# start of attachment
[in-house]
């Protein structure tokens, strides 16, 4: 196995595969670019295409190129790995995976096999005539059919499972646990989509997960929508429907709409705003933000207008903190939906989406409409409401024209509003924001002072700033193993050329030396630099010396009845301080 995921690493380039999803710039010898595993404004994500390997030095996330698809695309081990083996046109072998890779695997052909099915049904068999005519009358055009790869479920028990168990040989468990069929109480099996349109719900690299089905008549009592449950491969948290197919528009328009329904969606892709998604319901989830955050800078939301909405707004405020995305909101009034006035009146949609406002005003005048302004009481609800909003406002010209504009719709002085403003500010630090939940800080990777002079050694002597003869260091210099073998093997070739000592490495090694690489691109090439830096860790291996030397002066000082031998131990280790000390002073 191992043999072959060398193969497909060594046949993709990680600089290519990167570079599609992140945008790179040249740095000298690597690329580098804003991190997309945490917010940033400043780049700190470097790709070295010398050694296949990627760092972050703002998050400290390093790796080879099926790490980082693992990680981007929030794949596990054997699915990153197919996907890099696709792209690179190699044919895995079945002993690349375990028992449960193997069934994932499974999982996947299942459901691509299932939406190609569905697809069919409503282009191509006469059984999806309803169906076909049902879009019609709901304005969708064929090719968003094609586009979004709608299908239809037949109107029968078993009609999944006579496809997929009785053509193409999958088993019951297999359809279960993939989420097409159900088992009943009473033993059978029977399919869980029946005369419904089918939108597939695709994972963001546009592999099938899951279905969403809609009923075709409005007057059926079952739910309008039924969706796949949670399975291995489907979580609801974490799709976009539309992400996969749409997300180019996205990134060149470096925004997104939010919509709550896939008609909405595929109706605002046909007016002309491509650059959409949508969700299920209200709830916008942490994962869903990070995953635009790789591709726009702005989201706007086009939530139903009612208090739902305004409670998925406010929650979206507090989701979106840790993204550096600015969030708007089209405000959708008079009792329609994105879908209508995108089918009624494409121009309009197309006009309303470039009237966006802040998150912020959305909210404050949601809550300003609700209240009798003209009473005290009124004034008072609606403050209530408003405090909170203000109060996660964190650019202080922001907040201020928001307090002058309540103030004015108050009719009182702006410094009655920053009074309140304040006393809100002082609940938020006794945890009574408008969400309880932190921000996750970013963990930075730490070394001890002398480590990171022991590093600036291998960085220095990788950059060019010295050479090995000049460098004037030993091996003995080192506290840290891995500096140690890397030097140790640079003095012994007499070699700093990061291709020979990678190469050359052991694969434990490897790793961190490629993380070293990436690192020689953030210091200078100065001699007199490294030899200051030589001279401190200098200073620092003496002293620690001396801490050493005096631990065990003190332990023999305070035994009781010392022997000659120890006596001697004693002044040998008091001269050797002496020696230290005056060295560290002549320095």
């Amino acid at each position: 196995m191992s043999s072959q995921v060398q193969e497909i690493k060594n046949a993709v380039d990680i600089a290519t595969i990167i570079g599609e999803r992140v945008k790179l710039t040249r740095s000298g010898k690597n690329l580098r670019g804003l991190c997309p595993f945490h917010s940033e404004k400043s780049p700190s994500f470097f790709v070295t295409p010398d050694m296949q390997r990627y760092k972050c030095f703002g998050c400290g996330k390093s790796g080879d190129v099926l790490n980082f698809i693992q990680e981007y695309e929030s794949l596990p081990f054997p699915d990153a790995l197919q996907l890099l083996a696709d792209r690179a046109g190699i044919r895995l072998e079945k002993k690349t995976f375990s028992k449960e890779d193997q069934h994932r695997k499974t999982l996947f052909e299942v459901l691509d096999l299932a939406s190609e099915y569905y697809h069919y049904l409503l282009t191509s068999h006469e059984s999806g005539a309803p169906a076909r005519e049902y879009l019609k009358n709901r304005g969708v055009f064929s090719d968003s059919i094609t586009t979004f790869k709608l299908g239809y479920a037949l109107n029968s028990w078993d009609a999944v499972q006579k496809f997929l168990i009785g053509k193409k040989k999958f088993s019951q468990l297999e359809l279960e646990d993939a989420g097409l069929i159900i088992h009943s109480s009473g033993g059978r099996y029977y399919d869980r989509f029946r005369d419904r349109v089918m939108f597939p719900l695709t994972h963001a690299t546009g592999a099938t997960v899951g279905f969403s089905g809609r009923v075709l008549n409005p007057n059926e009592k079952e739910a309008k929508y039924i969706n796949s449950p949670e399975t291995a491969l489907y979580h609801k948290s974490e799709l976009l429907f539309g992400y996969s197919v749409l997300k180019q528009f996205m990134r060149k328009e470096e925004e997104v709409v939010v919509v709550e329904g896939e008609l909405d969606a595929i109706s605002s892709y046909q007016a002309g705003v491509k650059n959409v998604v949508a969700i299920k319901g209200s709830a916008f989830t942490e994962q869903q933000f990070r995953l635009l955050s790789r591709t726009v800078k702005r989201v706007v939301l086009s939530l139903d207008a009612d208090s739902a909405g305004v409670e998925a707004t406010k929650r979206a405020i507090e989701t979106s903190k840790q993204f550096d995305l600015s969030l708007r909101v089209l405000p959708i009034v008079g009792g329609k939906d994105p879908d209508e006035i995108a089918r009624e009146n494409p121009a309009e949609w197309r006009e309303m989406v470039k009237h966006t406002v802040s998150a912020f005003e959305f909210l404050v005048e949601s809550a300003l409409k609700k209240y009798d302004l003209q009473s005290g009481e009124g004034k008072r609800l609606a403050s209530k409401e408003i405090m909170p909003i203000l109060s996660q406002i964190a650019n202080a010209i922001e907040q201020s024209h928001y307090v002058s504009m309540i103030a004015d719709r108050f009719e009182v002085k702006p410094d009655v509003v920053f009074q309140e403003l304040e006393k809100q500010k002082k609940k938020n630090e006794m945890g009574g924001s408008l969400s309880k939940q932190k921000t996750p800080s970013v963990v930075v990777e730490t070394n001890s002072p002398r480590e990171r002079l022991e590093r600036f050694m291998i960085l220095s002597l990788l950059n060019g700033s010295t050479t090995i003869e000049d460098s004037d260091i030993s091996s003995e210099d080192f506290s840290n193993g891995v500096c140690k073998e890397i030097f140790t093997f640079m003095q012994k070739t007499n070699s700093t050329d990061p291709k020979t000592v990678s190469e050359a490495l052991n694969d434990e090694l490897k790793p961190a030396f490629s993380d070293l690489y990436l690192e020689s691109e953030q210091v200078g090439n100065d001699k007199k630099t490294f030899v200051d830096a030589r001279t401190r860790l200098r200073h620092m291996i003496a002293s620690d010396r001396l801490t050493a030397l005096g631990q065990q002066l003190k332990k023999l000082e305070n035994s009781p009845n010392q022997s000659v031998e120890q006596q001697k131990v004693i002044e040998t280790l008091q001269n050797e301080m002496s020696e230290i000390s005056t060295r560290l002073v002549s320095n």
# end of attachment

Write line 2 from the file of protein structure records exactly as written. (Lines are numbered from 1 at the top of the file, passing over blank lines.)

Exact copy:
């Protein structure tokens, strides 16, 4: 196995595969670019295409190129790995995976096999005539059919499972646990989509997960929508429907709409705003933000207008903190939906989406409409409401024209509003924001002072700033193993050329030396630099010396009845301080 995921690493380039999803710039010898595993404004994500390997030095996330698809695309081990083996046109072998890779695997052909099915049904068999005519009358055009790869479920028990168990040989468990069929109480099996349109719900690299089905008549009592449950491969948290197919528009328009329904969606892709998604319901989830955050800078939301909405707004405020995305909101009034006035009146949609406002005003005048302004009481609800909003406002010209504009719709002085403003500010630090939940800080990777002079050694002597003869260091210099073998093997070739000592490495090694690489691109090439830096860790291996030397002066000082031998131990280790000390002073 191992043999072959060398193969497909060594046949993709990680600089290519990167570079599609992140945008790179040249740095000298690597690329580098804003991190997309945490917010940033400043780049700190470097790709070295010398050694296949990627760092972050703002998050400290390093790796080879099926790490980082693992990680981007929030794949596990054997699915990153197919996907890099696709792209690179190699044919895995079945002993690349375990028992449960193997069934994932499974999982996947299942459901691509299932939406190609569905697809069919409503282009191509006469059984999806309803169906076909049902879009019609709901304005969708064929090719968003094609586009979004709608299908239809037949109107029968078993009609999944006579496809997929009785053509193409999958088993019951297999359809279960993939989420097409159900088992009943009473033993059978029977399919869980029946005369419904089918939108597939695709994972963001546009592999099938899951279905969403809609009923075709409005007057059926079952739910309008039924969706796949949670399975291995489907979580609801974490799709976009539309992400996969749409997300180019996205990134060149470096925004997104939010919509709550896939008609909405595929109706605002046909007016002309491509650059959409949508969700299920209200709830916008942490994962869903990070995953635009790789591709726009702005989201706007086009939530139903009612208090739902305004409670998925406010929650979206507090989701979106840790993204550096600015969030708007089209405000959708008079009792329609994105879908209508995108089918009624494409121009309009197309006009309303470039009237966006802040998150912020959305909210404050949601809550300003609700209240009798003209009473005290009124004034008072609606403050209530408003405090909170203000109060996660964190650019202080922001907040201020928001307090002058309540103030004015108050009719009182702006410094009655920053009074309140304040006393809100002082609940938020006794945890009574408008969400309880932190921000996750970013963990930075730490070394001890002398480590990171022991590093600036291998960085220095990788950059060019010295050479090995000049460098004037030993091996003995080192506290840290891995500096140690890397030097140790640079003095012994007499070699700093990061291709020979990678190469050359052991694969434990490897790793961190490629993380070293990436690192020689953030210091200078100065001699007199490294030899200051030589001279401190200098200073620092003496002293620690001396801490050493005096631990065990003190332990023999305070035994009781010392022997000659120890006596001697004693002044040998008091001269050797002496020696230290005056060295560290002549320095």